The long walk from the centre circle, the placing of the ball on the spot, the hush of expectation from the crowd, the pounding heart as you feel the weight of a nation on your shoulders – a penalty shoot-out can make and quite often break a professional footballer. The Czech Republic and Turkey face that nerve-jangling prospect if their final Group A game on Sunday ends in a draw after 90 minutes, in which event a shoot-out from the spot will decide which team advances to the last eight, and which goes home.
As they await kick-off in Geneva, some may be dreading the prospect, some may relish the idea, but it is unlikely none will handle the pressure in such a unique way as Antonín Panenka did 32 years ago. The Czechoslovakia midfielder's cheeky chip to beat legendary West Germany goalkeeper Sepp Maier and win the 1976 UEFA European Championship rightfully earned Panenka a place in the pantheon of football greats. However, his ground-breaking spot-kick was not the moment of pure inspiration it appeared, but rather the fruit of many hours spent perfecting his technique on the training ground with another Czechoslovakia legend, goalkeeper Ivo Viktor.
"After each training session I used to stay behind after a game with our goalkeeper in which I would take penalties and we would always play for a bar of chocolate or a glass of beer," said Panenka, now 59. "And since he was a very good goalkeeper it became an expensive proposition for me. And so sometimes before going to sleep I tried to think of ways of getting the better of him, to recoup my losses."
Practice makes perfect
"So I got the idea that if I delayed the kick and just lightly chipped it, a goalkeeper who dived to the corner of the goal could not jump back up into the air. This became the basis of my philosophy and I started slowly to test it and apply it in practice. A side-effect of this is that I started to gain weight, because I was winning the bets, and then I started to use this in friendlies, in minor leagues, and eventually I perfected it so that I used it in the main league as well, and the culmination was when I used it at the European Championship."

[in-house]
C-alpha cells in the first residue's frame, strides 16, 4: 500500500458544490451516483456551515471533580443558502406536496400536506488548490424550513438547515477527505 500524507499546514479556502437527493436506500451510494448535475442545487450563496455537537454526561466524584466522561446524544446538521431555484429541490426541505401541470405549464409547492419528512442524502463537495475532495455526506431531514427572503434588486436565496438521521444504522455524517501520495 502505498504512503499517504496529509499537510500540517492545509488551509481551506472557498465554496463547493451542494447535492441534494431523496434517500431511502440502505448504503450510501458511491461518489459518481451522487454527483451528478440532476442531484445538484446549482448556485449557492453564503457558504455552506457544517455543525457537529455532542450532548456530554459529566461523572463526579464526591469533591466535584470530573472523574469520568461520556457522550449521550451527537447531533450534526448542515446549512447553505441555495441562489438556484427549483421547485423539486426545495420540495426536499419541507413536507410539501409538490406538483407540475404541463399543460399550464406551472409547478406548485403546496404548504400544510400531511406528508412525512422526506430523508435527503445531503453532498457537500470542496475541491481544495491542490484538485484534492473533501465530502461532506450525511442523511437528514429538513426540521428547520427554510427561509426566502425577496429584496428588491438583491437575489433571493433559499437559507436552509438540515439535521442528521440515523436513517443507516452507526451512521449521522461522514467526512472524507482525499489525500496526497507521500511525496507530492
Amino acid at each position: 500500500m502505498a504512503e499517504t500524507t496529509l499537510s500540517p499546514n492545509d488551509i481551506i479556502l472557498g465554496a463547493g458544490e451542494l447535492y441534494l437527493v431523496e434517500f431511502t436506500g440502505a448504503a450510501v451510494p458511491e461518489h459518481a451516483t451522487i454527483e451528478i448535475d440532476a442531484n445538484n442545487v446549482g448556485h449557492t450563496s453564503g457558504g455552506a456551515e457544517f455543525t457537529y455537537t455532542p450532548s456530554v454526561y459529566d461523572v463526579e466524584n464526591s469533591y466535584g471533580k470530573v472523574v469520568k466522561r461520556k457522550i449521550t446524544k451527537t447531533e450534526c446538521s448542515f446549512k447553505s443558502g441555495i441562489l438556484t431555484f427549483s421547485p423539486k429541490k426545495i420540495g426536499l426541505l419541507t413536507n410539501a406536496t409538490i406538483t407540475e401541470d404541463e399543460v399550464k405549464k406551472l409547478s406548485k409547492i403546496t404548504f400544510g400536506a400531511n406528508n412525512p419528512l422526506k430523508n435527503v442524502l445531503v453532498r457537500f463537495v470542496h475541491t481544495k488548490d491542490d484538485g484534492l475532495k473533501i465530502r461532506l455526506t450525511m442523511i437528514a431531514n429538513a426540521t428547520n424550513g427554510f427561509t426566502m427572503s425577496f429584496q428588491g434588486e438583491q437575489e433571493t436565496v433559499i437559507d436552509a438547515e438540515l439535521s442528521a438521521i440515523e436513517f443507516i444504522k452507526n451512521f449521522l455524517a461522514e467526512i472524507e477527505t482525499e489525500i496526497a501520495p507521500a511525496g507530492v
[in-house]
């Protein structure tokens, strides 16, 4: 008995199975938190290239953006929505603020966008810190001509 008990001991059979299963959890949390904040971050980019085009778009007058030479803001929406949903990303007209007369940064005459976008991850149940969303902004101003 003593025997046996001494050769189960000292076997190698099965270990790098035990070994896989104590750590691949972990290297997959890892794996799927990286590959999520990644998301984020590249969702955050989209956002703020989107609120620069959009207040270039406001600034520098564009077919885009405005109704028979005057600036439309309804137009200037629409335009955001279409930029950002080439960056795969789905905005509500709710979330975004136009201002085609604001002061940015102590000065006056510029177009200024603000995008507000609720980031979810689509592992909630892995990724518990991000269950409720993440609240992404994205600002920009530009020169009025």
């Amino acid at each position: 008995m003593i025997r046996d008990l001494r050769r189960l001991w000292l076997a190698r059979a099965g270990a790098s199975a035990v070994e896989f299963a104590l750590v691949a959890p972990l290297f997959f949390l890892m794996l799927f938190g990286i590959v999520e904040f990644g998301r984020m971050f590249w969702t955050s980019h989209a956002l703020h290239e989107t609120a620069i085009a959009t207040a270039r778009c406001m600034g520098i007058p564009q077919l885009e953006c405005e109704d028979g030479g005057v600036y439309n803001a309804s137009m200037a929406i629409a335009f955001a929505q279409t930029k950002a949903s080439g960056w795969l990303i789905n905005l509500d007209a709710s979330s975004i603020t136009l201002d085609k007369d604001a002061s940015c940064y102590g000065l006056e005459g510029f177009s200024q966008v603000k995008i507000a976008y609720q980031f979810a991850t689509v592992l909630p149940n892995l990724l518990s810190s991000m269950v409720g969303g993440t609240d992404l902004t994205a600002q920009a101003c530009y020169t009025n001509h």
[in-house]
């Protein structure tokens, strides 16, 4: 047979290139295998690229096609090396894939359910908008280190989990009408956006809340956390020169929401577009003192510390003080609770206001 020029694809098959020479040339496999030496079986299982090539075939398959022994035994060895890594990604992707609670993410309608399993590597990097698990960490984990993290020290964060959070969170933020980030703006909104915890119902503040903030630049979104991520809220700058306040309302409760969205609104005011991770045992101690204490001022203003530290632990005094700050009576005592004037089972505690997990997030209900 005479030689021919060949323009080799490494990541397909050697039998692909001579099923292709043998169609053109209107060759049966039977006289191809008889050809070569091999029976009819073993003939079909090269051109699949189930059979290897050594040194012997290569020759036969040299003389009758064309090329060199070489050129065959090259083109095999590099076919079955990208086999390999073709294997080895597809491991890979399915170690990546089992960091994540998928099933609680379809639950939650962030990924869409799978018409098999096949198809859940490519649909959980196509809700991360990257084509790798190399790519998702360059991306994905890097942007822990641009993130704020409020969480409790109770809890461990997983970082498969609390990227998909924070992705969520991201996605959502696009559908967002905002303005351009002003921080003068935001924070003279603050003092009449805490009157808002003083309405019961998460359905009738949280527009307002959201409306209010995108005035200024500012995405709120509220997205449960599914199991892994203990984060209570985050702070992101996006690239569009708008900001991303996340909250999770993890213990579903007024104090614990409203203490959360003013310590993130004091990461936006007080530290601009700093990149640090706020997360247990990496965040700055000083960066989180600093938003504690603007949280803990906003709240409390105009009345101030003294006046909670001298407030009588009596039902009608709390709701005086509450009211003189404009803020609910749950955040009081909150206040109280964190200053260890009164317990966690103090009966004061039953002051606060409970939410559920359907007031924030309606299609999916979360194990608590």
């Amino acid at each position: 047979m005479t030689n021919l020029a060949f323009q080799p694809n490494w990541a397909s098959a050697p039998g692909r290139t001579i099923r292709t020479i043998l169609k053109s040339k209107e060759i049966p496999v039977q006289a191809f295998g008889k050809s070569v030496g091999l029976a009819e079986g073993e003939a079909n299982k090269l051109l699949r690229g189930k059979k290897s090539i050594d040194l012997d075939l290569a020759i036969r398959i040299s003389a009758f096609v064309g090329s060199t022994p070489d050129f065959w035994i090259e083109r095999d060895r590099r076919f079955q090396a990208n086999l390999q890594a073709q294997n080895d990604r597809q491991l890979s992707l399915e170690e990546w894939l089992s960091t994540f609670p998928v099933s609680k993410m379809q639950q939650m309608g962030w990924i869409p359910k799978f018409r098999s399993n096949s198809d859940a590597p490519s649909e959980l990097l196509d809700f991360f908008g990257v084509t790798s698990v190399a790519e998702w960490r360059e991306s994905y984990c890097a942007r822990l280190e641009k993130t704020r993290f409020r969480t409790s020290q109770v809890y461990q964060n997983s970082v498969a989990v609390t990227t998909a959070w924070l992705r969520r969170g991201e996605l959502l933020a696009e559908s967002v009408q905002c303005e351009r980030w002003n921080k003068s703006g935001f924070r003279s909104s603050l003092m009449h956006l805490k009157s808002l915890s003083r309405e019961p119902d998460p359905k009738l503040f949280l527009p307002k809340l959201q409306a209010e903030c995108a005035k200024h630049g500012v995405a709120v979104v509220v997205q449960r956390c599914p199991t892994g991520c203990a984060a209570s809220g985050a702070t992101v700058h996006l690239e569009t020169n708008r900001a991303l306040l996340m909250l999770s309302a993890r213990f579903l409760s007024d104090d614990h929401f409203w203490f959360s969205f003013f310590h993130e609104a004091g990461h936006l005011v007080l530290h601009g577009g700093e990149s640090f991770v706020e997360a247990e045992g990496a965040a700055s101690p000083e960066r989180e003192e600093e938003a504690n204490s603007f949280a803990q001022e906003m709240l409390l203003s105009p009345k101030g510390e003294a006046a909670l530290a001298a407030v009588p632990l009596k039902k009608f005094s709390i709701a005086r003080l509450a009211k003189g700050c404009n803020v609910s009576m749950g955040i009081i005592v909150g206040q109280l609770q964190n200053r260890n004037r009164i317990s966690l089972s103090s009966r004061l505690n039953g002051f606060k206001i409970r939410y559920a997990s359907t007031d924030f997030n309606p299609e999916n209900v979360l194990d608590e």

Since that dramatic night in Belgrade, Czechoslovakia and then the Czech Republic – after the so-called 'velvet divorce' with Slovakia in 1993 – have boasted an unblemished record in shoot-outs. Panenka was part of the squad that finished third at the 1980 UEFA European Championship by beating hosts Italy 9-8 from the spot, and 16 years later an unheralded Czech squad came through a shoot-out with France to reach the final of EURO '96™. The French were also on the receiving end of the Czechs' nerves of steel in 2002 as seven of the current senior squad won the UEFA European Under-21 Championship in Switzerland with Petr Čech stopping two French penalties.
Čech, of course, felt what it was like to be on the losing side in a penalty shoot-out when Chelsea FC lost to Manchester United FC in last month's UEFA Champions League final in Moscow. Some players never recover from the blow of knowing they held victory in their grasp - and let it slip. Maier is still haunted by his failure to stop Panenka's penalty, but the former FC Bohemians Praha player insists the German has no reason to feel ashamed. "I never wished to make him look ridiculous," said Panenka. "I am not aware of anyone who would be able to make fun of someone when the European Championship is at stake."
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